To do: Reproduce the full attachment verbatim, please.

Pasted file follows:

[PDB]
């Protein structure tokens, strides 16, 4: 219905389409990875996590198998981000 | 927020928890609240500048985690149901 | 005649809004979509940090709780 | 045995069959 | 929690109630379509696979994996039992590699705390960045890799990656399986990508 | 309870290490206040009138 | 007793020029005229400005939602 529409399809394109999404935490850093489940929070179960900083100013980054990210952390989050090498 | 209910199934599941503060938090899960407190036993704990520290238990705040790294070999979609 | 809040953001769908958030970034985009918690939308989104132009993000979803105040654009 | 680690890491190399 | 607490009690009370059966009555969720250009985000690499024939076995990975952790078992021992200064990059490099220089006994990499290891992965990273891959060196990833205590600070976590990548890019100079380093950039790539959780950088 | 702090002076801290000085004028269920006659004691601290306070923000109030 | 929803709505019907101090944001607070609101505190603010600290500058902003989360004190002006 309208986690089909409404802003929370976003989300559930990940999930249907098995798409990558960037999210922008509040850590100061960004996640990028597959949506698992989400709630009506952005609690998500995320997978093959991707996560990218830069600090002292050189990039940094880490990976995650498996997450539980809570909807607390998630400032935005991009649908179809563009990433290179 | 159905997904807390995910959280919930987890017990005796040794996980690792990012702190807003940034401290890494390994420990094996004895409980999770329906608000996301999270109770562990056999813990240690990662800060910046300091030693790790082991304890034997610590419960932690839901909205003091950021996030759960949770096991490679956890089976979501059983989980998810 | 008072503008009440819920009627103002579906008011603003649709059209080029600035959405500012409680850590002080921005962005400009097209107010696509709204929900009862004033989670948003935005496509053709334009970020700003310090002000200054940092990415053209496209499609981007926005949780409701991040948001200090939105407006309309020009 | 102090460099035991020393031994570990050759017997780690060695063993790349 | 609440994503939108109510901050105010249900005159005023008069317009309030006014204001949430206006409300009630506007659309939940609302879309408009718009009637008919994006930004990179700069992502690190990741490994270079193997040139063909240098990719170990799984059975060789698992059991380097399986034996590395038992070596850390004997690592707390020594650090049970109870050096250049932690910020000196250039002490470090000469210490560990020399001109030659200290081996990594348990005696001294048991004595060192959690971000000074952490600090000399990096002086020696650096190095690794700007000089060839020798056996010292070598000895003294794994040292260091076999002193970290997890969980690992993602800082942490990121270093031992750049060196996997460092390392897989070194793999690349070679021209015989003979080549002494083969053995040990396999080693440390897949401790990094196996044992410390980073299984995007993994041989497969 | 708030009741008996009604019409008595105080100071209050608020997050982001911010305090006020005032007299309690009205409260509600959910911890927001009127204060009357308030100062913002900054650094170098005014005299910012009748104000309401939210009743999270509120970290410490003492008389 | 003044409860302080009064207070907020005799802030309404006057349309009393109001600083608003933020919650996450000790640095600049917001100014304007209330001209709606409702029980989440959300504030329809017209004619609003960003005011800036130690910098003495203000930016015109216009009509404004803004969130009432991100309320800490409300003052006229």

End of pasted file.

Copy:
[PDB]
């Protein structure tokens, strides 16, 4: 219905389409990875996590198998981000 | 927020928890609240500048985690149901 | 005649809004979509940090709780 | 045995069959 | 929690109630379509696979994996039992590699705390960045890799990656399986990508 | 309870290490206040009138 | 007793020029005229400005939602 529409399809394109999404935490850093489940929070179960900083100013980054990210952390989050090498 | 209910199934599941503060938090899960407190036993704990520290238990705040790294070999979609 | 809040953001769908958030970034985009918690939308989104132009993000979803105040654009 | 680690890491190399 | 607490009690009370059966009555969720250009985000690499024939076995990975952790078992021992200064990059490099220089006994990499290891992965990273891959060196990833205590600070976590990548890019100079380093950039790539959780950088 | 702090002076801290000085004028269920006659004691601290306070923000109030 | 929803709505019907101090944001607070609101505190603010600290500058902003989360004190002006 309208986690089909409404802003929370976003989300559930990940999930249907098995798409990558960037999210922008509040850590100061960004996640990028597959949506698992989400709630009506952005609690998500995320997978093959991707996560990218830069600090002292050189990039940094880490990976995650498996997450539980809570909807607390998630400032935005991009649908179809563009990433290179 | 159905997904807390995910959280919930987890017990005796040794996980690792990012702190807003940034401290890494390994420990094996004895409980999770329906608000996301999270109770562990056999813990240690990662800060910046300091030693790790082991304890034997610590419960932690839901909205003091950021996030759960949770096991490679956890089976979501059983989980998810 | 008072503008009440819920009627103002579906008011603003649709059209080029600035959405500012409680850590002080921005962005400009097209107010696509709204929900009862004033989670948003935005496509053709334009970020700003310090002000200054940092990415053209496209499609981007926005949780409701991040948001200090939105407006309309020009 | 102090460099035991020393031994570990050759017997780690060695063993790349 | 609440994503939108109510901050105010249900005159005023008069317009309030006014204001949430206006409300009630506007659309939940609302879309408009718009009637008919994006930004990179700069992502690190990741490994270079193997040139063909240098990719170990799984059975060789698992059991380097399986034996590395038992070596850390004997690592707390020594650090049970109870050096250049932690910020000196250039002490470090000469210490560990020399001109030659200290081996990594348990005696001294048991004595060192959690971000000074952490600090000399990096002086020696650096190095690794700007000089060839020798056996010292070598000895003294794994040292260091076999002193970290997890969980690992993602800082942490990121270093031992750049060196996997460092390392897989070194793999690349070679021209015989003979080549002494083969053995040990396999080693440390897949401790990094196996044992410390980073299984995007993994041989497969 | 708030009741008996009604019409008595105080100071209050608020997050982001911010305090006020005032007299309690009205409260509600959910911890927001009127204060009357308030100062913002900054650094170098005014005299910012009748104000309401939210009743999270509120970290410490003492008389 | 003044409860302080009064207070907020005799802030309404006057349309009393109001600083608003933020919650996450000790640095600049917001100014304007209330001209709606409702029980989440959300504030329809017209004619609003960003005011800036130690910098003495203000930016015109216009009509404004803004969130009432991100309320800490409300003052006229």